Amanda Henry is supported by a National Health and Medical Research Council (Australia) Early Career Fellowship (APP 1141570). Caroline Homer is supported by a NHMRC Principal Research Fellowship (APP1137745). Heike Roth is supported by an Australian Government Research Training Program Stipend (RTPS) UTS and RTP Fees Offset (RTPFO) Scholarship: The stipend is a ‘salary’ to support Heike Roth in completing her PhD full time. The Scholarship supports her enrolment fees for the PhD. Partial project funding was also received from the Maternal, Newborn and Women’s Clinical Academic Group of Maridulu Budyari Gamal Sydney Partnerships for Health, Education Research and Enterprise (SPHERE). Funding sources were not involved in the study design, collection, analysis or interpretation of the data, writing of the report, or decision to submit the paper for publication.

Author information

Affiliations

Authors

Contributions

HR, AH and CSEH contributed to the conception and design of the study and writing of the manuscript. HR interviewed all participants and led the analysis of the interview data and wrote the first draft. LR contributed to the interpretation of results and discussion of findings. As a maternity consumer, LH has ensured appropriate use of language and content including interview design. All authors reviewed and approved the final version of the manuscript.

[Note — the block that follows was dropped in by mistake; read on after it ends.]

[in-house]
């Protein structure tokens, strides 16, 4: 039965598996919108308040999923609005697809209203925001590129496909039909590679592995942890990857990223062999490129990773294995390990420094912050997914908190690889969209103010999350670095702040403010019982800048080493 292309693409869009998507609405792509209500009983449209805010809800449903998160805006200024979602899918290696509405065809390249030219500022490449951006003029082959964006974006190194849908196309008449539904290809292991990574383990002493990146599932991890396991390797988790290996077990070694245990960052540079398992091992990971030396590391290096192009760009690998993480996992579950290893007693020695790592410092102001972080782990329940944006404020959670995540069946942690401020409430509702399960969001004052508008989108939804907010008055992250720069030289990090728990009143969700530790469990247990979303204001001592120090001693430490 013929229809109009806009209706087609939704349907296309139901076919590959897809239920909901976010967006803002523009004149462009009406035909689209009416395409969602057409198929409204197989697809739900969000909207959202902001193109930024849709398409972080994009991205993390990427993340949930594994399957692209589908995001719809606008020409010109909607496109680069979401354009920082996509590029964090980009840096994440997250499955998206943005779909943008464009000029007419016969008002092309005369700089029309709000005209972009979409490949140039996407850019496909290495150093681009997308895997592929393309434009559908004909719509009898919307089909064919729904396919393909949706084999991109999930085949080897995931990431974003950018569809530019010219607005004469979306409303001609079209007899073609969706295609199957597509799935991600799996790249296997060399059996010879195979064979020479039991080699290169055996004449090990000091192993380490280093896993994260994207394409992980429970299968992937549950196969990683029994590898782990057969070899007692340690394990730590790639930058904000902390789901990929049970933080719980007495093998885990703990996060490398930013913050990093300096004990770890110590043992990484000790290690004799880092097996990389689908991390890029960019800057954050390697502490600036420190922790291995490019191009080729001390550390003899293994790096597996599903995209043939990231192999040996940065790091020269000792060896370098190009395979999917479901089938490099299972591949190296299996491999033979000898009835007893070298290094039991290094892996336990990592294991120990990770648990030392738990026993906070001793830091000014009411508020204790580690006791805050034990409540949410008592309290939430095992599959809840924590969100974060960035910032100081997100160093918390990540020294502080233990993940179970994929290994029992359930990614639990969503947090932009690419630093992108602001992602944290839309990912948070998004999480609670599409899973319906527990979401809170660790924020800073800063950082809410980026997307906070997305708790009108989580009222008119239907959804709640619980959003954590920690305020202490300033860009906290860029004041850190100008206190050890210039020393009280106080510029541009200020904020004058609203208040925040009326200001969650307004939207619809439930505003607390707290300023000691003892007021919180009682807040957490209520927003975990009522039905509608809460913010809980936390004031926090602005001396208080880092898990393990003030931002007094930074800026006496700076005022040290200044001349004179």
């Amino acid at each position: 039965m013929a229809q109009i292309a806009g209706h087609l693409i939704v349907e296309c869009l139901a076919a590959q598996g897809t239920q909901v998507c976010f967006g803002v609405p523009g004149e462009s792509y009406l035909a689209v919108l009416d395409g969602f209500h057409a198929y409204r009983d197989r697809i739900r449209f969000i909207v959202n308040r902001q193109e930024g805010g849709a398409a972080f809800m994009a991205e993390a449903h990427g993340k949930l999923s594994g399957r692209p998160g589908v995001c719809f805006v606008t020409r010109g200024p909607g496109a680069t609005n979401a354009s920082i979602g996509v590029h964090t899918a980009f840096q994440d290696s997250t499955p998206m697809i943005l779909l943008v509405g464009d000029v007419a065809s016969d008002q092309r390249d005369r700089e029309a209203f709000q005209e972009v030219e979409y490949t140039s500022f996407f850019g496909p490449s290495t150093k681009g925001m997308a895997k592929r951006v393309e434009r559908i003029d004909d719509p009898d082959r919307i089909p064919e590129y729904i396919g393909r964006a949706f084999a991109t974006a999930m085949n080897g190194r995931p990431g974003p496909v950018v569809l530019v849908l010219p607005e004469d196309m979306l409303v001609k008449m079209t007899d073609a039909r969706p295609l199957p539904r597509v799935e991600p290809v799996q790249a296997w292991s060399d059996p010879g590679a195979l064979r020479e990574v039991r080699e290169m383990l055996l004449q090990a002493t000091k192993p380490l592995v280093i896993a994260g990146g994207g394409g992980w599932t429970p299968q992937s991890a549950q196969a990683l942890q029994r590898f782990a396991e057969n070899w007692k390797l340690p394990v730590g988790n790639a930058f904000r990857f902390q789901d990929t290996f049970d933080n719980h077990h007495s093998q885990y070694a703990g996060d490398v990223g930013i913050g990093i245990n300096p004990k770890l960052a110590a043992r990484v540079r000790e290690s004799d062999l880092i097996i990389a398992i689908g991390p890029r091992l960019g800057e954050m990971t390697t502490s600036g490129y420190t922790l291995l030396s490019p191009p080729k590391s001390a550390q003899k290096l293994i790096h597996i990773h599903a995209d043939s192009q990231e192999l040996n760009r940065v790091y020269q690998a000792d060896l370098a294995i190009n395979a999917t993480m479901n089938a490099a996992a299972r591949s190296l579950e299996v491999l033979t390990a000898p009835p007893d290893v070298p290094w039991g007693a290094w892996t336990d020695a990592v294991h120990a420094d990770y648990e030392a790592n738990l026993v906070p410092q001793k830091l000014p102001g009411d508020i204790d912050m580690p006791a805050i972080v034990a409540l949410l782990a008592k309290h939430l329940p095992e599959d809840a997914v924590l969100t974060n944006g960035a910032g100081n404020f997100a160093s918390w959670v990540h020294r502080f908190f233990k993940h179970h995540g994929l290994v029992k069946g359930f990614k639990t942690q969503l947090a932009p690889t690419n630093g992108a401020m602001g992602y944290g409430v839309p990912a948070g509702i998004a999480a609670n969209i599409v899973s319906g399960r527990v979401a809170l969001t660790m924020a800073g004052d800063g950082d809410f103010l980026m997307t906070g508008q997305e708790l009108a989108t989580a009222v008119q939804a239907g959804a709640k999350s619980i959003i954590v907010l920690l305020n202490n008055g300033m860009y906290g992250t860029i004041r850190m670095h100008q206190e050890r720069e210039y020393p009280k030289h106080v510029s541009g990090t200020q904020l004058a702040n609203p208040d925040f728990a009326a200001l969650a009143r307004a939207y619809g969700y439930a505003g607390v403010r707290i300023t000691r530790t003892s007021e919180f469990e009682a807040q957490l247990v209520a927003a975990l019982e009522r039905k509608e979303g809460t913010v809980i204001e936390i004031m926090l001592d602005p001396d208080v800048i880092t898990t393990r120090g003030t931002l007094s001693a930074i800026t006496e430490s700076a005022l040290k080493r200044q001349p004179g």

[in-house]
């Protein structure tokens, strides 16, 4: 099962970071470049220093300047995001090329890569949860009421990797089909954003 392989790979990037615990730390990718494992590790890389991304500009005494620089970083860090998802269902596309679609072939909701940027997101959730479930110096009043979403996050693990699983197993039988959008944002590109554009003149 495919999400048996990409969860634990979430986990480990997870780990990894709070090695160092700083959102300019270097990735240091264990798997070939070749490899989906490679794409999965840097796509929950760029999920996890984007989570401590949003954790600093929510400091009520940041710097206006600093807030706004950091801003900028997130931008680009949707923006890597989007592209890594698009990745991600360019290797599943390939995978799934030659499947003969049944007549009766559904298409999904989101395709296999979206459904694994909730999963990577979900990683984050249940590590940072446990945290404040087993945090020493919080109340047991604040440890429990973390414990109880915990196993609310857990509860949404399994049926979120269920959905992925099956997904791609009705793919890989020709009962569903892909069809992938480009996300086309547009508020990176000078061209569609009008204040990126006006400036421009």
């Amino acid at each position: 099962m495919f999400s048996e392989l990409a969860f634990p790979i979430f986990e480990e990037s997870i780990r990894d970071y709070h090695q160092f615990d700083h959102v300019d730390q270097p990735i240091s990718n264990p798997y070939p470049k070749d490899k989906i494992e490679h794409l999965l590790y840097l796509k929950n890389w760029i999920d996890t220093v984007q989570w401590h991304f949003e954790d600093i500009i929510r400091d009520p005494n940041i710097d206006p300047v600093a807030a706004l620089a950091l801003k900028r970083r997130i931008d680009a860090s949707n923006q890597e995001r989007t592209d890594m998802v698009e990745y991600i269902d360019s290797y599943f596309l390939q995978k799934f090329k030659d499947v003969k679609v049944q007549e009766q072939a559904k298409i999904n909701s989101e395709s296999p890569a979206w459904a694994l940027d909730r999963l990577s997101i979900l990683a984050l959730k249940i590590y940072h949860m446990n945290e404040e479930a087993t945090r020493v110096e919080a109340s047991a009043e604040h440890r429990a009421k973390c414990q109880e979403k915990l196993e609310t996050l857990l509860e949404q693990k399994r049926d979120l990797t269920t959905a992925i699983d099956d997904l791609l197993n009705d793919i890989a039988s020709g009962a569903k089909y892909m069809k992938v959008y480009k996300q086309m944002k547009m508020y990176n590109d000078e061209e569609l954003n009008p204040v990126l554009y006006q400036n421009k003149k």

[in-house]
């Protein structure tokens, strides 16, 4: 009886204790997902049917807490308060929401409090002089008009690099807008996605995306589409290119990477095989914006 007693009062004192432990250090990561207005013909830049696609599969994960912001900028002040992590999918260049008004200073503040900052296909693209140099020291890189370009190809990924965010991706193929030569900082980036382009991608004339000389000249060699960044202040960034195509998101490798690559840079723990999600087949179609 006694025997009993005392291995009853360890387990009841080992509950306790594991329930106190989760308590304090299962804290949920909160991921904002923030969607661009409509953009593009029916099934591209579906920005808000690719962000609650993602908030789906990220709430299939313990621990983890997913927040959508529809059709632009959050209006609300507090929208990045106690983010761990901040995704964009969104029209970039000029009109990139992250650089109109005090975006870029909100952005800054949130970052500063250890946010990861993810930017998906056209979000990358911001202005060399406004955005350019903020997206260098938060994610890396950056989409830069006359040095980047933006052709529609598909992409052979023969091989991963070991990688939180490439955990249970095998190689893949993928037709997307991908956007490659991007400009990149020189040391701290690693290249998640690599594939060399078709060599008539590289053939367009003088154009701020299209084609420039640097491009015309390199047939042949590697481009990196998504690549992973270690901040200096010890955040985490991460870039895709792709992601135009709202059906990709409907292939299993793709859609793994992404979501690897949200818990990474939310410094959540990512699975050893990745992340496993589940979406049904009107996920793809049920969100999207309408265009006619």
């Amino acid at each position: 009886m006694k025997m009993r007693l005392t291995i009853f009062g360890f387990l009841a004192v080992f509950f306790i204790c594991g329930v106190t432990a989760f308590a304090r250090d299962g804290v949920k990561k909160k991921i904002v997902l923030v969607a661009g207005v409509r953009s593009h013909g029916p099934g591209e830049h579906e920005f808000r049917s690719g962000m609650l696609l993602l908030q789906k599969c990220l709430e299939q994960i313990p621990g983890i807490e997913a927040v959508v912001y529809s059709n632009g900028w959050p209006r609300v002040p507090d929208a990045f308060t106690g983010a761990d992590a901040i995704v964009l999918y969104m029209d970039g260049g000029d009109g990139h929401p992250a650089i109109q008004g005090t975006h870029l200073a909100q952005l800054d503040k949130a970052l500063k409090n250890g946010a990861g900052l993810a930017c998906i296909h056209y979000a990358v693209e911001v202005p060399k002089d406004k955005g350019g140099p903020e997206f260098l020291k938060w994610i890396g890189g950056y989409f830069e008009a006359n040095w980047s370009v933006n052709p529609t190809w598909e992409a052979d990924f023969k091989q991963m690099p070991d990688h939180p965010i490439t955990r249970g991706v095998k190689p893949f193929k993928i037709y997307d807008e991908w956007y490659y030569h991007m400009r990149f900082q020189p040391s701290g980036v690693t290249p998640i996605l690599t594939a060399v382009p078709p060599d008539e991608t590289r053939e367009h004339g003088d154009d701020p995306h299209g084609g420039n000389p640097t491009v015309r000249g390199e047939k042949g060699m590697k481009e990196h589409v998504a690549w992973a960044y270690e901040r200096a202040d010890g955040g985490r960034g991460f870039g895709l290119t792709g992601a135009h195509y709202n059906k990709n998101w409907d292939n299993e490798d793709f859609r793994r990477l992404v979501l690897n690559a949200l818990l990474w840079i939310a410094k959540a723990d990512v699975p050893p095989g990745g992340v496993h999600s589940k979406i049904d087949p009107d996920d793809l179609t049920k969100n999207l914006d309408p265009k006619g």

Corresponding author

Correspondence to Heike Roth.

Ethics declarations

Ethics approval and consent to participate

Ethical approval was granted by South-Eastern Sydney Local Health District Human Research Ethics Committee (Ref: 18/POWH/326). The ratification for the University of Technology Sydney has also been obtained under ETH18-3061. We confirm that all methods were performed in accordance with the relevant guidelines and regulations associated with the ethics approvals by the above institutions. Verbal consent was obtained from all participants prior to the interview, as per South-Eastern Sydney Local Health District Human Research Ethics Committee (Ref: 18/POWH/326) ethics approved process and using this ethics committee’s approved script.

Consent for publication

Not applicable.

Transparency statement

The article is the authors’ original work, has not been published and is not under consideration for publication elsewhere. All authors have reviewed and approved the final manuscript. The manuscript is an honest, accurate, and transparent account of the study being reported, no important aspects of the study have been omitted. The manuscript presents partial results from Heike Roth’s Ph.D. research. The project is supervised by Caroline Homer and Amanda Henry.

Competing interests

The authors declare that they have no competing interests.

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Supplementary Information

Additional File 1:

Post-survey interview guide for women with a history of hypertensive disorder of pregnancy.

Additional File 2:

Demographics in numbers and proportions of survey versus interview participants.

Additional File 3:

Thematic table illustrating interview findings.

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Roth, H., Henry, A., Roberts, L. et al. Exploring education preferences of Australian women regarding long-term health after hypertensive disorders of pregnancy: a qualitative perspective. BMC Women's Health 21, 384 (2021). https://doi.org/10.1186/s12905-021-01524-w

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Keywords

  • Cardiovascular health
  • Preeclampsia
  • Gestational hypertension
  • Hypertensive disorder of pregnancy
  • Long-term preventive health education
  • Women